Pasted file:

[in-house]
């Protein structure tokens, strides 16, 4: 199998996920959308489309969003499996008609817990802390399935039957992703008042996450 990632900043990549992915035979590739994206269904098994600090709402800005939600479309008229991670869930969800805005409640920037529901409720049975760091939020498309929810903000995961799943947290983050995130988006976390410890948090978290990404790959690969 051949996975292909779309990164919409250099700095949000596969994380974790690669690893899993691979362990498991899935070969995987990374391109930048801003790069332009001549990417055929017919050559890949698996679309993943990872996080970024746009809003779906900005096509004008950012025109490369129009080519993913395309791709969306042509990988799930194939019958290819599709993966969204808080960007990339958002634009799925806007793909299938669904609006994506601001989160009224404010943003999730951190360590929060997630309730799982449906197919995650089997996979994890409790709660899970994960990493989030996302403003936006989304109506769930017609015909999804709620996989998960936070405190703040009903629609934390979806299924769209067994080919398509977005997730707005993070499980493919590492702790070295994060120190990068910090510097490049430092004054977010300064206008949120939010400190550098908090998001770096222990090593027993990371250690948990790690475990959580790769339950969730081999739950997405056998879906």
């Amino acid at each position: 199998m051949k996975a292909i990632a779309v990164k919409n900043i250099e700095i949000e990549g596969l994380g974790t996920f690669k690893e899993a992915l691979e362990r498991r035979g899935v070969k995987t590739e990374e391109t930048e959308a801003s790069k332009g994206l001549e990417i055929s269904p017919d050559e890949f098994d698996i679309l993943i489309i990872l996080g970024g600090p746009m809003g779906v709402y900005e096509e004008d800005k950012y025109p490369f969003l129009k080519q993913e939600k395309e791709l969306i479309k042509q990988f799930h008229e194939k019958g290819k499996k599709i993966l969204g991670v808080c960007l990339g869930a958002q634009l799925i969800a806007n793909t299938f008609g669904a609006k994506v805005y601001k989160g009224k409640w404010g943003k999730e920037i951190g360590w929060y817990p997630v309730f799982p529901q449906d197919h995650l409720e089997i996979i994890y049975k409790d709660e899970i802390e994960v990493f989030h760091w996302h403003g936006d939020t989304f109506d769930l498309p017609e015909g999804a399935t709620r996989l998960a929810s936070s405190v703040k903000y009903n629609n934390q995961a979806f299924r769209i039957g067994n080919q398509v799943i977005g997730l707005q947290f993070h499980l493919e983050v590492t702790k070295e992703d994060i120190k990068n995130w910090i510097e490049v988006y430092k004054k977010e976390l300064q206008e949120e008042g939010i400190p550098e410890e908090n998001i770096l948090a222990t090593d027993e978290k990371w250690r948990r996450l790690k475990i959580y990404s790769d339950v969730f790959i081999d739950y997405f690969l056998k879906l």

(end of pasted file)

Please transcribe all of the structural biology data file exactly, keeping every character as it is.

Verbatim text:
[in-house]
């Protein structure tokens, strides 16, 4: 199998996920959308489309969003499996008609817990802390399935039957992703008042996450 990632900043990549992915035979590739994206269904098994600090709402800005939600479309008229991670869930969800805005409640920037529901409720049975760091939020498309929810903000995961799943947290983050995130988006976390410890948090978290990404790959690969 051949996975292909779309990164919409250099700095949000596969994380974790690669690893899993691979362990498991899935070969995987990374391109930048801003790069332009001549990417055929017919050559890949698996679309993943990872996080970024746009809003779906900005096509004008950012025109490369129009080519993913395309791709969306042509990988799930194939019958290819599709993966969204808080960007990339958002634009799925806007793909299938669904609006994506601001989160009224404010943003999730951190360590929060997630309730799982449906197919995650089997996979994890409790709660899970994960990493989030996302403003936006989304109506769930017609015909999804709620996989998960936070405190703040009903629609934390979806299924769209067994080919398509977005997730707005993070499980493919590492702790070295994060120190990068910090510097490049430092004054977010300064206008949120939010400190550098908090998001770096222990090593027993990371250690948990790690475990959580790769339950969730081999739950997405056998879906």
């Amino acid at each position: 199998m051949k996975a292909i990632a779309v990164k919409n900043i250099e700095i949000e990549g596969l994380g974790t996920f690669k690893e899993a992915l691979e362990r498991r035979g899935v070969k995987t590739e990374e391109t930048e959308a801003s790069k332009g994206l001549e990417i055929s269904p017919d050559e890949f098994d698996i679309l993943i489309i990872l996080g970024g600090p746009m809003g779906v709402y900005e096509e004008d800005k950012y025109p490369f969003l129009k080519q993913e939600k395309e791709l969306i479309k042509q990988f799930h008229e194939k019958g290819k499996k599709i993966l969204g991670v808080c960007l990339g869930a958002q634009l799925i969800a806007n793909t299938f008609g669904a609006k994506v805005y601001k989160g009224k409640w404010g943003k999730e920037i951190g360590w929060y817990p997630v309730f799982p529901q449906d197919h995650l409720e089997i996979i994890y049975k409790d709660e899970i802390e994960v990493f989030h760091w996302h403003g936006d939020t989304f109506d769930l498309p017609e015909g999804a399935t709620r996989l998960a929810s936070s405190v703040k903000y009903n629609n934390q995961a979806f299924r769209i039957g067994n080919q398509v799943i977005g997730l707005q947290f993070h499980l493919e983050v590492t702790k070295e992703d994060i120190k990068n995130w910090i510097e490049v988006y430092k004054k977010e976390l300064q206008e949120e008042g939010i400190p550098e410890e908090n998001i770096l948090a222990t090593d027993e978290k990371w250690r948990r996450l790690k475990i959580y990404s790769d339950v969730f790959i081999d739950y997405f690969l056998k879906l």